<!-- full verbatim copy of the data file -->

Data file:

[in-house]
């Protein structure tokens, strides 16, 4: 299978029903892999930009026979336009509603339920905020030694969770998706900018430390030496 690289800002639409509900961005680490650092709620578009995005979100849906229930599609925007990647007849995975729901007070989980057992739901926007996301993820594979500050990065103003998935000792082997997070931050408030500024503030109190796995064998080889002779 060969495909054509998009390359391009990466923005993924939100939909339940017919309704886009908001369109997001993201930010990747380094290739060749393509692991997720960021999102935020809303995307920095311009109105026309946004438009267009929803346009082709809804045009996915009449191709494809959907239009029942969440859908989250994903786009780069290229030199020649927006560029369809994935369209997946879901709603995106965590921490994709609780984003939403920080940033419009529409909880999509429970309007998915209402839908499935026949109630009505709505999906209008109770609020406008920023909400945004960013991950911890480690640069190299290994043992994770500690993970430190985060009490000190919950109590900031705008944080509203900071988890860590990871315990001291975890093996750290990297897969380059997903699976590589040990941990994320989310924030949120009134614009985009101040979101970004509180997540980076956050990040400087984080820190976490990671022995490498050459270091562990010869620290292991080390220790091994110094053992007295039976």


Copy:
[in-house]
């Protein structure tokens, strides 16, 4: 299978029903892999930009026979336009509603339920905020030694969770998706900018430390030496 690289800002639409509900961005680490650092709620578009995005979100849906229930599609925007990647007849995975729901007070989980057992739901926007996301993820594979500050990065103003998935000792082997997070931050408030500024503030109190796995064998080889002779 060969495909054509998009390359391009990466923005993924939100939909339940017919309704886009908001369109997001993201930010990747380094290739060749393509692991997720960021999102935020809303995307920095311009109105026309946004438009267009929803346009082709809804045009996915009449191709494809959907239009029942969440859908989250994903786009780069290229030199020649927006560029369809994935369209997946879901709603995106965590921490994709609780984003939403920080940033419009529409909880999509429970309007998915209402839908499935026949109630009505709505999906209008109770609020406008920023909400945004960013991950911890480690640069190299290994043992994770500690993970430190985060009490000190919950109590900031705008944080509203900071988890860590990871315990001291975890093996750290990297897969380059997903699976590589040990941990994320989310924030949120009134614009985009101040979101970004509180997540980076956050990040400087984080820190976490990671022995490498050459270091562990010869620290292991080390220790091994110094053992007295039976």